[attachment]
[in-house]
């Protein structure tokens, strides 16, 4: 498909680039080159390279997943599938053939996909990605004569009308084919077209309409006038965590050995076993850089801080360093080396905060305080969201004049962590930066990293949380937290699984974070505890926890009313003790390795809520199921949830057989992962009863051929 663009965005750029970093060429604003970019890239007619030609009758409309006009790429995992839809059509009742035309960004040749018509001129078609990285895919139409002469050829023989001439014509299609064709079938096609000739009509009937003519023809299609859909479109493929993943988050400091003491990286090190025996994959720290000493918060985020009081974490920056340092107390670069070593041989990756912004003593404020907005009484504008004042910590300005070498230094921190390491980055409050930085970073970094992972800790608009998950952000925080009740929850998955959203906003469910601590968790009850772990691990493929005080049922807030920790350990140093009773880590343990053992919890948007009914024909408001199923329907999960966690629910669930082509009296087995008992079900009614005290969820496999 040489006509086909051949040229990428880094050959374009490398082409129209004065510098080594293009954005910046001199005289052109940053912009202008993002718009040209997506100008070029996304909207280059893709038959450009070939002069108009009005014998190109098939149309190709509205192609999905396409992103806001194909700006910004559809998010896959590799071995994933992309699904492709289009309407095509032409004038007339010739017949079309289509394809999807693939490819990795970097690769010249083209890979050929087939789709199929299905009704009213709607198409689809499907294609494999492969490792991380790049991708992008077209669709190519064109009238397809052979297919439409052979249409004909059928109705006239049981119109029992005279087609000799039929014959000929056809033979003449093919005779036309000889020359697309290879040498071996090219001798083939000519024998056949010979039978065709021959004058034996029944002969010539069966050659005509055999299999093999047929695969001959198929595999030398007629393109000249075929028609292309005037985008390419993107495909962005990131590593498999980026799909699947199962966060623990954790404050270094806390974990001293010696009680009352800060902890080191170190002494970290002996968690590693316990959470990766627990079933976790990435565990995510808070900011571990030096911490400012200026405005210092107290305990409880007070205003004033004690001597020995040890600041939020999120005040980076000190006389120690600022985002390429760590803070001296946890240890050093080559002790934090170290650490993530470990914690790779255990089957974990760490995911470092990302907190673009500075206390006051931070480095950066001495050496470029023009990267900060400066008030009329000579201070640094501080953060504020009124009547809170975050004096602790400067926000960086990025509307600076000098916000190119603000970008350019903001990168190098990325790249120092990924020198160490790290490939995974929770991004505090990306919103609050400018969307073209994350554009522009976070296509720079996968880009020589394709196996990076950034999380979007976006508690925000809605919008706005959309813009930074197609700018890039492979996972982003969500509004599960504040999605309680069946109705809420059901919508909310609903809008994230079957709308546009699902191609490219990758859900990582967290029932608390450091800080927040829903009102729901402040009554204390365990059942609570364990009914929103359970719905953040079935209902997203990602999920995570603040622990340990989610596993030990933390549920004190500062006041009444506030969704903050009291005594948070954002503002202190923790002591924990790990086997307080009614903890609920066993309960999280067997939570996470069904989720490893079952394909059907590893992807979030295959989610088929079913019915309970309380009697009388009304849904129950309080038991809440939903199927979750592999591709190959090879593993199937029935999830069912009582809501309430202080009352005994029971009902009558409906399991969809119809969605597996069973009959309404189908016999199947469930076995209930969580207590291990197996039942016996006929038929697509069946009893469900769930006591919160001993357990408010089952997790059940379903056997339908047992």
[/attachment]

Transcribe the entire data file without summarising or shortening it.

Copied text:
[in-house]
């Protein structure tokens, strides 16, 4: 498909680039080159390279997943599938053939996909990605004569009308084919077209309409006038965590050995076993850089801080360093080396905060305080969201004049962590930066990293949380937290699984974070505890926890009313003790390795809520199921949830057989992962009863051929 663009965005750029970093060429604003970019890239007619030609009758409309006009790429995992839809059509009742035309960004040749018509001129078609990285895919139409002469050829023989001439014509299609064709079938096609000739009509009937003519023809299609859909479109493929993943988050400091003491990286090190025996994959720290000493918060985020009081974490920056340092107390670069070593041989990756912004003593404020907005009484504008004042910590300005070498230094921190390491980055409050930085970073970094992972800790608009998950952000925080009740929850998955959203906003469910601590968790009850772990691990493929005080049922807030920790350990140093009773880590343990053992919890948007009914024909408001199923329907999960966690629910669930082509009296087995008992079900009614005290969820496999 040489006509086909051949040229990428880094050959374009490398082409129209004065510098080594293009954005910046001199005289052109940053912009202008993002718009040209997506100008070029996304909207280059893709038959450009070939002069108009009005014998190109098939149309190709509205192609999905396409992103806001194909700006910004559809998010896959590799071995994933992309699904492709289009309407095509032409004038007339010739017949079309289509394809999807693939490819990795970097690769010249083209890979050929087939789709199929299905009704009213709607198409689809499907294609494999492969490792991380790049991708992008077209669709190519064109009238397809052979297919439409052979249409004909059928109705006239049981119109029992005279087609000799039929014959000929056809033979003449093919005779036309000889020359697309290879040498071996090219001798083939000519024998056949010979039978065709021959004058034996029944002969010539069966050659005509055999299999093999047929695969001959198929595999030398007629393109000249075929028609292309005037985008390419993107495909962005990131590593498999980026799909699947199962966060623990954790404050270094806390974990001293010696009680009352800060902890080191170190002494970290002996968690590693316990959470990766627990079933976790990435565990995510808070900011571990030096911490400012200026405005210092107290305990409880007070205003004033004690001597020995040890600041939020999120005040980076000190006389120690600022985002390429760590803070001296946890240890050093080559002790934090170290650490993530470990914690790779255990089957974990760490995911470092990302907190673009500075206390006051931070480095950066001495050496470029023009990267900060400066008030009329000579201070640094501080953060504020009124009547809170975050004096602790400067926000960086990025509307600076000098916000190119603000970008350019903001990168190098990325790249120092990924020198160490790290490939995974929770991004505090990306919103609050400018969307073209994350554009522009976070296509720079996968880009020589394709196996990076950034999380979007976006508690925000809605919008706005959309813009930074197609700018890039492979996972982003969500509004599960504040999605309680069946109705809420059901919508909310609903809008994230079957709308546009699902191609490219990758859900990582967290029932608390450091800080927040829903009102729901402040009554204390365990059942609570364990009914929103359970719905953040079935209902997203990602999920995570603040622990340990989610596993030990933390549920004190500062006041009444506030969704903050009291005594948070954002503002202190923790002591924990790990086997307080009614903890609920066993309960999280067997939570996470069904989720490893079952394909059907590893992807979030295959989610088929079913019915309970309380009697009388009304849904129950309080038991809440939903199927979750592999591709190959090879593993199937029935999830069912009582809501309430202080009352005994029971009902009558409906399991969809119809969605597996069973009959309404189908016999199947469930076995209930969580207590291990197996039942016996006929038929697509069946009893469900769930006591919160001993357990408010089952997790059940379903056997339908047992």